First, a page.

1. I retired from USAir in 2007 flying Boeing 727 and Boeing 737 300/400 aircraft… Except for the flap settings and Airbus laws (majic) near the ground everything was the same including compatible speeds based on weight of course. I prefer landing Boeing aircraft because they don’t take away vital control that you need during gusty crosswind landings. I commuted to work on the jumpseat quite a few times and whenever encountering large crosswinds the pilots would always have a problem getting the wing down on the side of the crosswind allowing the rudder inputs to keep the nose straight down the runway and ended up landing in a crab thus slightly sideways causing a slight prang after touchdown. In the Boeing I would use and was able to use as much cross control as I needed along with some differential power on the up wind engine to make a smooth landing most of the time…

    Liked by 1 person

    1. Fair comment. However, having flown Airbus and Boeing aircraft I have found it is possible to land both well in 40 knot crosswinds, just using slightly different techniques. And on longhaul I much prefer the Airbus because you don’t have a control column in the way the whole flight! Now when Boeing decide to design a system where the control column can be retracted in the cruise…….


  2. Well explained to say the least! I think the sculpting of A380 wings make them a superb work of art that are immensely practical as well as great to look at.

    Liked by 1 person

  3. Thank you for a great read. And the video is wonderful. A quick question, which I am sure you are asked the time. Why manually fly the landing most of the time when there is an automatic option? What are the advantages beyond keeping your skill levels up?

    Liked by 1 person

    1. Because we can! Because we enjoy it. And because in order to fly automatic landings various protections and taxiing restrictions have to be put in place on the airfield in order to guarantee the integrity of the ILS signal to the aircraft. These procedures are termed Low Visibility Operations, or similar such terms, and are used during foggy weather when automatic landings are essential. We are still able to perform automatic landings on good weather days when these protections are not in place, but have to be mindful that the signals from the systems on the runway may suffer from interference and we may have to disconnect the automatics and land the aircraft at short notice. Also, for most aircraft, the maximum wind speeds the automatic landing systems can deal with are lower than those for manual landings.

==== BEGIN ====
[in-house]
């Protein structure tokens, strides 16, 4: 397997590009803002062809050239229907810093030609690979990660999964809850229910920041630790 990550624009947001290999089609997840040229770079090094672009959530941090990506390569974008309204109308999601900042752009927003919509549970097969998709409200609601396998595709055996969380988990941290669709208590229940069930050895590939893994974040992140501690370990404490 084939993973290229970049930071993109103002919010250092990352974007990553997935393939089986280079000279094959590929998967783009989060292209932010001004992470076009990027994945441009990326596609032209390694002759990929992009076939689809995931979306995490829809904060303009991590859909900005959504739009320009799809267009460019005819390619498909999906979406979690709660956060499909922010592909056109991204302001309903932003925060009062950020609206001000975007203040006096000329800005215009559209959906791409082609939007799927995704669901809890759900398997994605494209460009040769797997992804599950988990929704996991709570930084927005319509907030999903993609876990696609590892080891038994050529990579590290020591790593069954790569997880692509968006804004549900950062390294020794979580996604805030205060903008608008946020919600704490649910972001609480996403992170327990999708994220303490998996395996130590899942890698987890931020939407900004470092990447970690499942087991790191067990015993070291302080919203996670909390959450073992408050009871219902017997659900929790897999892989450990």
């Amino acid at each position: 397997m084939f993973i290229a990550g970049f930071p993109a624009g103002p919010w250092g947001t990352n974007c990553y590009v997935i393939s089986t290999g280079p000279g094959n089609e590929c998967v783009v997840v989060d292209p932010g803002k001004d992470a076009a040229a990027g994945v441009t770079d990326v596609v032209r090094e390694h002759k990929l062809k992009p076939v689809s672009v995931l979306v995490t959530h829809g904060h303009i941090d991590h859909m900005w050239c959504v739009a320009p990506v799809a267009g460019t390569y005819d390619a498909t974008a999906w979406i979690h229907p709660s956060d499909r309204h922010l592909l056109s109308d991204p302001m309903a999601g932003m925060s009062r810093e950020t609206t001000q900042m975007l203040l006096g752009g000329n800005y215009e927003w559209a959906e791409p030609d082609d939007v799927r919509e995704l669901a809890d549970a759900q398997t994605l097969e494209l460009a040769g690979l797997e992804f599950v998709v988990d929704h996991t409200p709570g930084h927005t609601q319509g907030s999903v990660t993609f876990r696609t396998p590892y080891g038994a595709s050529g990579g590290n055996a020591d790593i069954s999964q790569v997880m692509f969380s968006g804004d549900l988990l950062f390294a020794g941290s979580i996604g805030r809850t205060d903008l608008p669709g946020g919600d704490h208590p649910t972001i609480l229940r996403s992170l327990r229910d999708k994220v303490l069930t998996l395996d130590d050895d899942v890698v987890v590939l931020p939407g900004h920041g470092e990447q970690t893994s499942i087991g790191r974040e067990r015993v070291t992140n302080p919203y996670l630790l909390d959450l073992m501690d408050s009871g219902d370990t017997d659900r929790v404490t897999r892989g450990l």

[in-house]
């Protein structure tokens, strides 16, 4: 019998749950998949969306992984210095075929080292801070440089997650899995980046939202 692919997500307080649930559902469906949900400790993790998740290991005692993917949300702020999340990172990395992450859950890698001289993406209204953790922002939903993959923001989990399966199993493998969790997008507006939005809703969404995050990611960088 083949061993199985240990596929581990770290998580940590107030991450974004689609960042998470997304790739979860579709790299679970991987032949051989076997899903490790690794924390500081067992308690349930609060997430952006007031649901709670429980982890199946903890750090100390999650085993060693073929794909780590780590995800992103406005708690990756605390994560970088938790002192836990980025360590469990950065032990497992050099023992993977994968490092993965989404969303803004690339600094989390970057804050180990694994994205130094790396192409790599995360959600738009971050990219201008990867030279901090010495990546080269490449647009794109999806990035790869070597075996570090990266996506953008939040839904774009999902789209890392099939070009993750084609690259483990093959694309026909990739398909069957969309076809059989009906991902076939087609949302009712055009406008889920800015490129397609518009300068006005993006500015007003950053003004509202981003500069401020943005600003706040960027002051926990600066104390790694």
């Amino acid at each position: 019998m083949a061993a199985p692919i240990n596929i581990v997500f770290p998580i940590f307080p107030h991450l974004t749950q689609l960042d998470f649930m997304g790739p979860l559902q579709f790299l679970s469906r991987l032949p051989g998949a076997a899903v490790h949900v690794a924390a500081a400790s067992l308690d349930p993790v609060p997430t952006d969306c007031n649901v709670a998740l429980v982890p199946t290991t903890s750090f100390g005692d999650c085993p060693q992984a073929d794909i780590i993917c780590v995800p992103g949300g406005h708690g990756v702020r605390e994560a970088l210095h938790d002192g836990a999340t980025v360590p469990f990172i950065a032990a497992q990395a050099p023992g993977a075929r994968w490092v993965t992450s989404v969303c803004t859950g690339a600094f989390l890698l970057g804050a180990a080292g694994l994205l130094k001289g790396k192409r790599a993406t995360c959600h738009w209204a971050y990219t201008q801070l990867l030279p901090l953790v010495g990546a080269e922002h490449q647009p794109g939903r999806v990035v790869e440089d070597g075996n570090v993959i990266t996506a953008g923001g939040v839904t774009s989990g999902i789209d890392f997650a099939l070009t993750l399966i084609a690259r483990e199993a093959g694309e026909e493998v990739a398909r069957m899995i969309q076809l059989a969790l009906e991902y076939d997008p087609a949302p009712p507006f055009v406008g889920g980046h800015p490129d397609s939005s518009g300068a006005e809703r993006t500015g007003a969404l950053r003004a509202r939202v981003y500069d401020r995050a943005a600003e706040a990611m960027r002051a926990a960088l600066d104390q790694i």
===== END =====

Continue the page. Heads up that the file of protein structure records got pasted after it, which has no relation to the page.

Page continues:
4. Great job ! Very informative. Thanks to you and your team for allowing us the opportunity to have a glimpse of the complex job of flying these awesome aircrafts.

    Liked by 1 person

  5. Thank you for that capt Dave, just the right balance of description and information as always. I have read your other blogs which are just as excellent, I can hear a further calling for you, when they drag you out of the cockpit, kicking and screaming for retirement, and thats as an author, get yourself a publisher sorted!

    Liked by 1 person

  6. Awesome article and video. Curious, do tower communications ever become distracting while trying to focus on a so many things during a normal landing?

    Liked by 1 person

    1. Thank you. Good question! Pilots actually develop the ability to listen to multiple conversations at once and filter out the non-essentials. This technique can be very useful at other times away from flying!


  7. Great video and the landing seemed to go well so not sure why the R word was used at 20 feet or so – unacceptable these day to use such a word, no matter how stressful the situation.

    Liked by 1 person

  8. Really interesting. You have the best job in the world so thanks for sharing it with us.
    Fly LHR/JNB with BA a couple of times a year, hope to be on one of your flights one day.
    Thanks again – more please!

    Liked by 1 person

  9. Great suff. Have flown in the A380 on 3 occasions and have admired the technology and the comfort in this aircraft. One pity about the approach and landing video, showing the actual flaps and ailerons prior to and during landing would have added a bit more interest in this magnificent flying machine.

    Cheers from Western Australia.

    Norm Jackson

    Liked by 1 person

    1. It is something we are hoping to do in future videos. It is actually quite hard to set up cameras to show the displays properly without them interfering with the pilots and/or being affected by reflections, so we are thinking of filming something in the simulator to show this. Keep watching!


    1. Not sure quite what you mean by this. We normally cruise in Flight Levels, which are referenced to a standard atmospheric pressure. Closer to airports we fly on QNH, which will give an altimeter reading of height above sea level. Below 2500 feet we also receive information from a radio altimeter which bounces a signal off the ground in order to give us a precise height above the terrain. This will show 0 when we land whereas our pressure altimeters will show our height above sea level. Does that answer your question?